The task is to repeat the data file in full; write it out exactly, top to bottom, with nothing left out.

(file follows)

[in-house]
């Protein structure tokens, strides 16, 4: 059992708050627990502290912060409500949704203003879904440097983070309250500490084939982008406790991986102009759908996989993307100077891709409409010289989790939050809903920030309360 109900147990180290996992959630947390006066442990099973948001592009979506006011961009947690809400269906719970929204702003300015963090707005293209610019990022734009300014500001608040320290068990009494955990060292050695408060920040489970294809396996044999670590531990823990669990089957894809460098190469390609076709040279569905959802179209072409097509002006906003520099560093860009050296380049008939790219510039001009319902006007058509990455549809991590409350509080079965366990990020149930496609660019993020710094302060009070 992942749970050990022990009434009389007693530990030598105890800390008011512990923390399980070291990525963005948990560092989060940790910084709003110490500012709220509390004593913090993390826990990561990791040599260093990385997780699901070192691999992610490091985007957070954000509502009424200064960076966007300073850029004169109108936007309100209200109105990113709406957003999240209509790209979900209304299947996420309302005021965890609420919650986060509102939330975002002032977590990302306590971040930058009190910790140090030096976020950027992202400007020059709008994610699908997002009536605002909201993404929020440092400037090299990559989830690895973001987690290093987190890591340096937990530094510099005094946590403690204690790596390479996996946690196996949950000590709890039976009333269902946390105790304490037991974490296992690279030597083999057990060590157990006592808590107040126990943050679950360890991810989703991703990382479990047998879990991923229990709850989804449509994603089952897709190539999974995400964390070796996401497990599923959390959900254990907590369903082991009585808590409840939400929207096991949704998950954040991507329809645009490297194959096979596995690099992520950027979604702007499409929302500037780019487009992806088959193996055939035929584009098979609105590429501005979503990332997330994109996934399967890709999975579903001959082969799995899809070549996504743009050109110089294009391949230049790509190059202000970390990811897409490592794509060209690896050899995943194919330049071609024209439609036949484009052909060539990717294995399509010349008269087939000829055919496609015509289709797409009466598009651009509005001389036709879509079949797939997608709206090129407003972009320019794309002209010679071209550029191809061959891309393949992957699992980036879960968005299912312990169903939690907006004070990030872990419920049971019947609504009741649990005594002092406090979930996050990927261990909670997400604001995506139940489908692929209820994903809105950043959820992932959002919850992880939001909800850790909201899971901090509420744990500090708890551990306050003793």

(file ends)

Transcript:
[in-house]
């Protein structure tokens, strides 16, 4: 059992708050627990502290912060409500949704203003879904440097983070309250500490084939982008406790991986102009759908996989993307100077891709409409010289989790939050809903920030309360 109900147990180290996992959630947390006066442990099973948001592009979506006011961009947690809400269906719970929204702003300015963090707005293209610019990022734009300014500001608040320290068990009494955990060292050695408060920040489970294809396996044999670590531990823990669990089957894809460098190469390609076709040279569905959802179209072409097509002006906003520099560093860009050296380049008939790219510039001009319902006007058509990455549809991590409350509080079965366990990020149930496609660019993020710094302060009070 992942749970050990022990009434009389007693530990030598105890800390008011512990923390399980070291990525963005948990560092989060940790910084709003110490500012709220509390004593913090993390826990990561990791040599260093990385997780699901070192691999992610490091985007957070954000509502009424200064960076966007300073850029004169109108936007309100209200109105990113709406957003999240209509790209979900209304299947996420309302005021965890609420919650986060509102939330975002002032977590990302306590971040930058009190910790140090030096976020950027992202400007020059709008994610699908997002009536605002909201993404929020440092400037090299990559989830690895973001987690290093987190890591340096937990530094510099005094946590403690204690790596390479996996946690196996949950000590709890039976009333269902946390105790304490037991974490296992690279030597083999057990060590157990006592808590107040126990943050679950360890991810989703991703990382479990047998879990991923229990709850989804449509994603089952897709190539999974995400964390070796996401497990599923959390959900254990907590369903082991009585808590409840939400929207096991949704998950954040991507329809645009490297194959096979596995690099992520950027979604702007499409929302500037780019487009992806088959193996055939035929584009098979609105590429501005979503990332997330994109996934399967890709999975579903001959082969799995899809070549996504743009050109110089294009391949230049790509190059202000970390990811897409490592794509060209690896050899995943194919330049071609024209439609036949484009052909060539990717294995399509010349008269087939000829055919496609015509289709797409009466598009651009509005001389036709879509079949797939997608709206090129407003972009320019794309002209010679071209550029191809061959891309393949992957699992980036879960968005299912312990169903939690907006004070990030872990419920049971019947609504009741649990005594002092406090979930996050990927261990909670997400604001995506139940489908692929209820994903809105950043959820992932959002919850992880939001909800850790909201899971901090509420744990500090708890551990306050003793």